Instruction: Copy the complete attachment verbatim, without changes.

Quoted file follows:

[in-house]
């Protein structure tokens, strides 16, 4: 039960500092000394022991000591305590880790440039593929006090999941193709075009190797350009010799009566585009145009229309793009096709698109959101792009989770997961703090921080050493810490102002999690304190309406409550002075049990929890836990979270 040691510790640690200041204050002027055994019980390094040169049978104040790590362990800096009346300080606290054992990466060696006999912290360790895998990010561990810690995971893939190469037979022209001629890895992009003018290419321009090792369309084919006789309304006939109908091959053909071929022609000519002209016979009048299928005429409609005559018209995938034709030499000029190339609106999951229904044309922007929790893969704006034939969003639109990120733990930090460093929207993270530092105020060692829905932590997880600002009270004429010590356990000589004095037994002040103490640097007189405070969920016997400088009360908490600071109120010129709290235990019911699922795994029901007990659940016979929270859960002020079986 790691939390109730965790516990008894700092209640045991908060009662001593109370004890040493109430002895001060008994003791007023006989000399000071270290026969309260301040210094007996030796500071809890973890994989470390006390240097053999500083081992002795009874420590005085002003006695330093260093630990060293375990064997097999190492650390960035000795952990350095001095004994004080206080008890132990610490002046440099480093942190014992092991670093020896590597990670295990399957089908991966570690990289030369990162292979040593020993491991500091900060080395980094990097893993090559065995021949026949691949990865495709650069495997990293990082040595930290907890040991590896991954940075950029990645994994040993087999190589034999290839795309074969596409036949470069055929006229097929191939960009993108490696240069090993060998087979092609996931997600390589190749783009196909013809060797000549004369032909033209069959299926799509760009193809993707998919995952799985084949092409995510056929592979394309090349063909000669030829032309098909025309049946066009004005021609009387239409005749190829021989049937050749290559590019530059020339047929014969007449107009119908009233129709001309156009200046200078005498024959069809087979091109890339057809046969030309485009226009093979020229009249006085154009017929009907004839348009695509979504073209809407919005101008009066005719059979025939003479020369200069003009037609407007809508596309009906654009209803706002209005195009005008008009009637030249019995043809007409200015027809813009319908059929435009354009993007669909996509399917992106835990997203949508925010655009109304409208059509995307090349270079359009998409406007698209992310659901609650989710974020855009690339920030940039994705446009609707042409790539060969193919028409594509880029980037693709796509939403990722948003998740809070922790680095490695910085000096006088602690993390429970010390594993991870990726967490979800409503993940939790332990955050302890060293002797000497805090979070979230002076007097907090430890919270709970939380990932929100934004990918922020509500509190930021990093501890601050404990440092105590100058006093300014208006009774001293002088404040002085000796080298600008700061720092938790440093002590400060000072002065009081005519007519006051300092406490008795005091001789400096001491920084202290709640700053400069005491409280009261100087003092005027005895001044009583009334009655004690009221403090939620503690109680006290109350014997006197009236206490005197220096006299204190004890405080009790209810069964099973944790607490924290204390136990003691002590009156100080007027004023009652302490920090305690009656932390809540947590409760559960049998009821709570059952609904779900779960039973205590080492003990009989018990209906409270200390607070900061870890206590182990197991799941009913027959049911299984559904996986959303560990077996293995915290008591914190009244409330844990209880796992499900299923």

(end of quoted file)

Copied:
[in-house]
């Protein structure tokens, strides 16, 4: 039960500092000394022991000591305590880790440039593929006090999941193709075009190797350009010799009566585009145009229309793009096709698109959101792009989770997961703090921080050493810490102002999690304190309406409550002075049990929890836990979270 040691510790640690200041204050002027055994019980390094040169049978104040790590362990800096009346300080606290054992990466060696006999912290360790895998990010561990810690995971893939190469037979022209001629890895992009003018290419321009090792369309084919006789309304006939109908091959053909071929022609000519002209016979009048299928005429409609005559018209995938034709030499000029190339609106999951229904044309922007929790893969704006034939969003639109990120733990930090460093929207993270530092105020060692829905932590997880600002009270004429010590356990000589004095037994002040103490640097007189405070969920016997400088009360908490600071109120010129709290235990019911699922795994029901007990659940016979929270859960002020079986 790691939390109730965790516990008894700092209640045991908060009662001593109370004890040493109430002895001060008994003791007023006989000399000071270290026969309260301040210094007996030796500071809890973890994989470390006390240097053999500083081992002795009874420590005085002003006695330093260093630990060293375990064997097999190492650390960035000795952990350095001095004994004080206080008890132990610490002046440099480093942190014992092991670093020896590597990670295990399957089908991966570690990289030369990162292979040593020993491991500091900060080395980094990097893993090559065995021949026949691949990865495709650069495997990293990082040595930290907890040991590896991954940075950029990645994994040993087999190589034999290839795309074969596409036949470069055929006229097929191939960009993108490696240069090993060998087979092609996931997600390589190749783009196909013809060797000549004369032909033209069959299926799509760009193809993707998919995952799985084949092409995510056929592979394309090349063909000669030829032309098909025309049946066009004005021609009387239409005749190829021989049937050749290559590019530059020339047929014969007449107009119908009233129709001309156009200046200078005498024959069809087979091109890339057809046969030309485009226009093979020229009249006085154009017929009907004839348009695509979504073209809407919005101008009066005719059979025939003479020369200069003009037609407007809508596309009906654009209803706002209005195009005008008009009637030249019995043809007409200015027809813009319908059929435009354009993007669909996509399917992106835990997203949508925010655009109304409208059509995307090349270079359009998409406007698209992310659901609650989710974020855009690339920030940039994705446009609707042409790539060969193919028409594509880029980037693709796509939403990722948003998740809070922790680095490695910085000096006088602690993390429970010390594993991870990726967490979800409503993940939790332990955050302890060293002797000497805090979070979230002076007097907090430890919270709970939380990932929100934004990918922020509500509190930021990093501890601050404990440092105590100058006093300014208006009774001293002088404040002085000796080298600008700061720092938790440093002590400060000072002065009081005519007519006051300092406490008795005091001789400096001491920084202290709640700053400069005491409280009261100087003092005027005895001044009583009334009655004690009221403090939620503690109680006290109350014997006197009236206490005197220096006299204190004890405080009790209810069964099973944790607490924290204390136990003691002590009156100080007027004023009652302490920090305690009656932390809540947590409760559960049998009821709570059952609904779900779960039973205590080492003990009989018990209906409270200390607070900061870890206590182990197991799941009913027959049911299984559904996986959303560990077996293995915290008591914190009244409330844990209880796992499900299923």